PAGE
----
Is a bubble emerging in China’s bike-sharing market?

By Ng Yau Man David Source:Global Times Published: 2017/5/9 20:18:39

Illustration: Peter C. Espina/GT


The first time my father saw a bicycle was when he was a teenage junior middle school student early last century in Guang'an city, Southwest China's Sichuan Province.It was the county magistrate who was riding the bike.

In the early 1950s, not many Chinese families could afford a bike, but subsequently they became more and more common in China, which became known as the "kingdom of bicycles."

After cars started to become more popular, less bikes were seen in the high streets of many Chinese cities.

But bikes returned to China en masse two years ago. This time, they came back with bike-sharing services. A client can rent a bike for around 1 yuan ($0.14) per hour through a mobile app.

Essentially, the bike-sharing business is a public good offered from the private sector, providing convenience to the public. This process from exclusivity to wide public access seems more positive than negative. It also indicates that industrial output has been raised so that an item that was costly in the past can now become common.

Thanks to technical innovations, today's mobile Web technology supports the bike-sharing services too. 

The number of customers in China's bike-sharing market totals 50-100 million. If each customer rides one of the bikes for 100 hours in one year, the bike-sharing companies can divvy up 5-10 billion yuan, less their maintenance and other operation expenses.

Investors have noticed, and related businesses are also booming. There are now around 30 bike-sharing companies operating all over the country; and around 6 billion yuan has been injected into the industry. Some analysts predict the country needs another 30 million bikes for hire to cater to the needs of the market.

Meanwhile, the price of one of the bikes is close to the gross rental income it would generate in 10 years or longer. During that period, the bikes can be damaged or stolen.

Hence, the profit margin in the market is razor-thin. And if the bike-sharing market does not consolidate, the related companies' profitability will not be encouraging.

The bike-sharing companies already own more than 1 million bikes in Beijing, Shanghai, Guangzhou and Shenzhen. And it has been reported that they will double the number of their bikes in the three cities other than Shenzhen. The companies are also eyeing the markets in other provincial capitals and middle-size cities.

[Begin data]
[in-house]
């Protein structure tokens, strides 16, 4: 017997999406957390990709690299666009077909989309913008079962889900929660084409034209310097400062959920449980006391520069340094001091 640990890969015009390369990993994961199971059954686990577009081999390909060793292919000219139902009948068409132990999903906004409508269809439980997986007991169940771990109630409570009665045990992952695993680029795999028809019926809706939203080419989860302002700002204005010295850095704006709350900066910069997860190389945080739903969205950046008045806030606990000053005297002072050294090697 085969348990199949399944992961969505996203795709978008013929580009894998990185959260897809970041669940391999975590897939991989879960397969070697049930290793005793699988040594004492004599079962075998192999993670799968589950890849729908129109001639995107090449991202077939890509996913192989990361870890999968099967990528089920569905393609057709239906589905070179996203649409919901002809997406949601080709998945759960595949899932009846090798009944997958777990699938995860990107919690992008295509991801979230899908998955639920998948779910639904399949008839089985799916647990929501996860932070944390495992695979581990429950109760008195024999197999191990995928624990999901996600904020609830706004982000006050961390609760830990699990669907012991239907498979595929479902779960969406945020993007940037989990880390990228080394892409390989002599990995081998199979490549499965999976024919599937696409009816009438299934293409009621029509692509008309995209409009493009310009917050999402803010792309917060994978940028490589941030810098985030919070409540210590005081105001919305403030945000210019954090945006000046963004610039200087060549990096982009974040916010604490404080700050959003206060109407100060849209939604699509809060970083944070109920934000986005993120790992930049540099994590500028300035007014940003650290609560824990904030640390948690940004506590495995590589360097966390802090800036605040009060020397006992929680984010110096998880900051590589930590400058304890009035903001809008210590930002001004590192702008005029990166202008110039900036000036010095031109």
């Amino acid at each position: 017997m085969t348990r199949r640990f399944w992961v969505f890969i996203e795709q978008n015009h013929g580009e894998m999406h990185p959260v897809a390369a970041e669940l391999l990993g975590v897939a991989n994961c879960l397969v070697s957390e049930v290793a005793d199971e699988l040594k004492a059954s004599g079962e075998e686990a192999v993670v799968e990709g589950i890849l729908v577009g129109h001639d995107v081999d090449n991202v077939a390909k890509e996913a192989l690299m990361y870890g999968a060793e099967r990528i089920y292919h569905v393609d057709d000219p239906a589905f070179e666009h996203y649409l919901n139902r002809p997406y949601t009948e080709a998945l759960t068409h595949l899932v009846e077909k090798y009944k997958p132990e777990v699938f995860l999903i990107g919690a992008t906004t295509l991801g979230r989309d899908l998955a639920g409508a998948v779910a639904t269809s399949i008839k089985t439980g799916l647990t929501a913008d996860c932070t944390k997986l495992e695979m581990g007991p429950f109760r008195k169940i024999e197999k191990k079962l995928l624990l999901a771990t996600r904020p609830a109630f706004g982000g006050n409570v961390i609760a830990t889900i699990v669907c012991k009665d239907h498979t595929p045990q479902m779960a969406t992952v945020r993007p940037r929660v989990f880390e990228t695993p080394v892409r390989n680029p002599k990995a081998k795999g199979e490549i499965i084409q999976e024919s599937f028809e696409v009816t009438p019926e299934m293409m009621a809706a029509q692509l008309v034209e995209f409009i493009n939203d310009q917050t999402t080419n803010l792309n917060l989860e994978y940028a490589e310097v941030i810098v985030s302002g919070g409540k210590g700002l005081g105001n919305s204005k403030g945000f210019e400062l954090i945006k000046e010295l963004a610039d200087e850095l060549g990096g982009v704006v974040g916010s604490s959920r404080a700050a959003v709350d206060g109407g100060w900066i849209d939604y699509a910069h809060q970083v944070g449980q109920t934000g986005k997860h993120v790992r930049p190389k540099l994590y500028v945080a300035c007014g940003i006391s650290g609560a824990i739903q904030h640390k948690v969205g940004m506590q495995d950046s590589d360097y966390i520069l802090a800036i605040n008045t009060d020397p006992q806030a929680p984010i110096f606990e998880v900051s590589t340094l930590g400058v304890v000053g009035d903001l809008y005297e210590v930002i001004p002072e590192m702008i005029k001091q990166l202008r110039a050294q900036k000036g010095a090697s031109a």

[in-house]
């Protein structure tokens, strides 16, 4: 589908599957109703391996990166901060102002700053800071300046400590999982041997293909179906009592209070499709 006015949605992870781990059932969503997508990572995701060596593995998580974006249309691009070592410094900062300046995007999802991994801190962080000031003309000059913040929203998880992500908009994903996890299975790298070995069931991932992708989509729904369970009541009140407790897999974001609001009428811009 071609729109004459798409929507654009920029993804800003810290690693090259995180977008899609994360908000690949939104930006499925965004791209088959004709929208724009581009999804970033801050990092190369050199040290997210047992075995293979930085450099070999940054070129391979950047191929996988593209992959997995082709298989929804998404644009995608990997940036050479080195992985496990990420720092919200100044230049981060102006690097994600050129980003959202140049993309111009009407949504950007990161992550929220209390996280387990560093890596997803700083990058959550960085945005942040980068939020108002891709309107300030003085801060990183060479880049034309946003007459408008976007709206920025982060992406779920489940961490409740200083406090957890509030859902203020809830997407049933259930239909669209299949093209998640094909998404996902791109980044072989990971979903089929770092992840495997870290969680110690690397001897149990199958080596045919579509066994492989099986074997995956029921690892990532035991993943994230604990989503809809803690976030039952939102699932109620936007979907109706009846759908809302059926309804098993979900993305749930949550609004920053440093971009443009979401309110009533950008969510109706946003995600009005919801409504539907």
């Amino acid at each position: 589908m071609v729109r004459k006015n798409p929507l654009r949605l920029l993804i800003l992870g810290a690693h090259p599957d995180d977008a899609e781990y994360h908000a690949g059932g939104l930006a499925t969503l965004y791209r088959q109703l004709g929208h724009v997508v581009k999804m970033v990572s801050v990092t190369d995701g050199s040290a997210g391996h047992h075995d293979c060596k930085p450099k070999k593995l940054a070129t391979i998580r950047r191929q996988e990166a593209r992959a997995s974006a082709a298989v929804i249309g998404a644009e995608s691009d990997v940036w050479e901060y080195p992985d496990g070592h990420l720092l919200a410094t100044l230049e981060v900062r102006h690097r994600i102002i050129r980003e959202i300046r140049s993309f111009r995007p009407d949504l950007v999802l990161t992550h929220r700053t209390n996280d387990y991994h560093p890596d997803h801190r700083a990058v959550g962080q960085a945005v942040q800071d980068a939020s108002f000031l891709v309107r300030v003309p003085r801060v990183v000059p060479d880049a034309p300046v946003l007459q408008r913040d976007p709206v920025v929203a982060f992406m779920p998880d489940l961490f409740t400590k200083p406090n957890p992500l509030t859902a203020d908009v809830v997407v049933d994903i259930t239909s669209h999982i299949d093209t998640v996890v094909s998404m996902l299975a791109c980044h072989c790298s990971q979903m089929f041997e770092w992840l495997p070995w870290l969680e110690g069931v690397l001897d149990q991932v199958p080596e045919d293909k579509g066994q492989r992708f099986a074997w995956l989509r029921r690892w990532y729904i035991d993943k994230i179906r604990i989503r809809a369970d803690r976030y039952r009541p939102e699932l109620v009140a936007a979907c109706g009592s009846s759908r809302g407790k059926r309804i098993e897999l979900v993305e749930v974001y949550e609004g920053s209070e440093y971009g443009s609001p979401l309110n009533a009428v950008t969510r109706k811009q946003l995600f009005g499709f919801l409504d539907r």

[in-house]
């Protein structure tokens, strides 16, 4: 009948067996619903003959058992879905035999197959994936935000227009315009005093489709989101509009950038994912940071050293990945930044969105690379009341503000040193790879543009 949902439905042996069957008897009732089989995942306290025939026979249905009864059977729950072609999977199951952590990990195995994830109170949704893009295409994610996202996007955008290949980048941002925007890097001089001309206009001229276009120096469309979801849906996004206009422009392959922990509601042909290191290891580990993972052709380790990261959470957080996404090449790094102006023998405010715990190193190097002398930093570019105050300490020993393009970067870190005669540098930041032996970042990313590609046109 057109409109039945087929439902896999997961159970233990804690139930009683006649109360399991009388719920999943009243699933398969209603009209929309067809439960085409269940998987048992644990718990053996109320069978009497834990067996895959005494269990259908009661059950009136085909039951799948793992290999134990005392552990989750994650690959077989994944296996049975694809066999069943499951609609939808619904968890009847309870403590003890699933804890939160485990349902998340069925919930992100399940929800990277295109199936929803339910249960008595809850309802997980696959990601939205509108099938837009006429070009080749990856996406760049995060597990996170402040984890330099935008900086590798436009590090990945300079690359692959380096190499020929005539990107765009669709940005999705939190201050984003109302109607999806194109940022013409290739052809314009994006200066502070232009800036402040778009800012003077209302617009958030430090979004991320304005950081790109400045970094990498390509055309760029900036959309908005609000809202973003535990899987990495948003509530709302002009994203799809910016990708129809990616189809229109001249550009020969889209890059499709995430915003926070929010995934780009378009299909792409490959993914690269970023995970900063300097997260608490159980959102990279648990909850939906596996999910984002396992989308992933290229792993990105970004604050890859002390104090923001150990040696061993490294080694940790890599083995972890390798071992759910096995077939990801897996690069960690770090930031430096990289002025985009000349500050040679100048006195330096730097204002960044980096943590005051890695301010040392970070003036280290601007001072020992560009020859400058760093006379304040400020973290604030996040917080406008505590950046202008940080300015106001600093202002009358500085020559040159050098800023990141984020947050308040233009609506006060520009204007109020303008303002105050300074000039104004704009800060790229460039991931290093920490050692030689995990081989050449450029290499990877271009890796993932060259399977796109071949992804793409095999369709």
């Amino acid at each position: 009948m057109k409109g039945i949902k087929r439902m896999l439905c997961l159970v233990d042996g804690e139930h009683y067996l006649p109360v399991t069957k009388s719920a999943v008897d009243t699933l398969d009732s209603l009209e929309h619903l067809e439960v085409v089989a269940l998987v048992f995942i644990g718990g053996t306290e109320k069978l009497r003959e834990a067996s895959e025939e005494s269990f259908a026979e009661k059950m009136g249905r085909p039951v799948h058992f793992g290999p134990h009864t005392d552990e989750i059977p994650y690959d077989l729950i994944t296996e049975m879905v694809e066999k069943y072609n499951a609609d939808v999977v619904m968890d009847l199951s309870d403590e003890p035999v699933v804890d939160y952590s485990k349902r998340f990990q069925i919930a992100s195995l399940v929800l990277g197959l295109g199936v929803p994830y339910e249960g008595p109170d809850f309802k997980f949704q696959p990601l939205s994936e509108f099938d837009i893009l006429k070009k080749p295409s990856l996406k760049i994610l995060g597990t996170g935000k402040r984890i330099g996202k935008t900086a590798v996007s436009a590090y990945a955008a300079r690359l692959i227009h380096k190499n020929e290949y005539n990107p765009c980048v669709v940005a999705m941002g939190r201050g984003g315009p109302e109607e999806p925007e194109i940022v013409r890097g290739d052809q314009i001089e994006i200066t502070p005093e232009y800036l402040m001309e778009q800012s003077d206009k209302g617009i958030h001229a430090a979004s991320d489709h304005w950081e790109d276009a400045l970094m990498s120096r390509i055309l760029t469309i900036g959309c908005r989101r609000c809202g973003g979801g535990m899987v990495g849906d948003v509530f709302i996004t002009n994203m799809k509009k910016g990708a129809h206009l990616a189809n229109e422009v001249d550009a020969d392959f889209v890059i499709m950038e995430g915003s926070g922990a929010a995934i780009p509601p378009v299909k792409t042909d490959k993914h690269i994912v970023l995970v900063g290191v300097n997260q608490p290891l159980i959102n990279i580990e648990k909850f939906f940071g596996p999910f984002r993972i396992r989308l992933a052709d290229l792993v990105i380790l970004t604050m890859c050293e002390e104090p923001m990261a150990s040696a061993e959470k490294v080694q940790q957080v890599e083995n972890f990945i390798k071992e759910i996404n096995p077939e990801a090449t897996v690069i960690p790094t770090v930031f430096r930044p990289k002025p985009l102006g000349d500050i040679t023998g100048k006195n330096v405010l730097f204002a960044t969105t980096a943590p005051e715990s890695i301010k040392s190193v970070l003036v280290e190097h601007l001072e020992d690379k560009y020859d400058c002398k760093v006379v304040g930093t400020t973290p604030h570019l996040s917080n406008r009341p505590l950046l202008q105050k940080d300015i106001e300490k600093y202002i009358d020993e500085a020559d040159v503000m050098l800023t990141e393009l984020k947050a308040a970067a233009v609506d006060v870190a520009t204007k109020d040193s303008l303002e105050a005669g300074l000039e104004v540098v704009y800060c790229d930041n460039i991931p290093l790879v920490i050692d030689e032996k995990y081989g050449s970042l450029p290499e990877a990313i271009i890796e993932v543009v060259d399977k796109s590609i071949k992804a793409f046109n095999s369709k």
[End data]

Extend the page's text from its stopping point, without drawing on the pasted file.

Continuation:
To seize more market share, the companies have offered various promotions, such as discounts, gifts and free rental, even though this narrows their operating profit margins. The competition is fierce.

Once a bike-sharing company cuts prices, another company will do the same and the former company will then have to cut prices further, thus leading to a vicious spiral.

At this point, the question arises as to who is providing financing for these bike-sharing companies, which mostly are start-ups without any profitability record.

It has been revealed that the investors behind the companies include domestic Internet giants, venture capital funds and foreign investors, and more funds will probably be poured into the industry in the coming future.

This raises the question of whether the companies in the market are overvalued, and whether a bubble might be developing in China's bike-sharing sector.

It also shows that money supply in the country is somewhat loose. But the yield on investment will at some point have to comply with the law of diminishing returns.

The author is a commentator based in Hong Kong.

Posted in: INSIDER'S EYE

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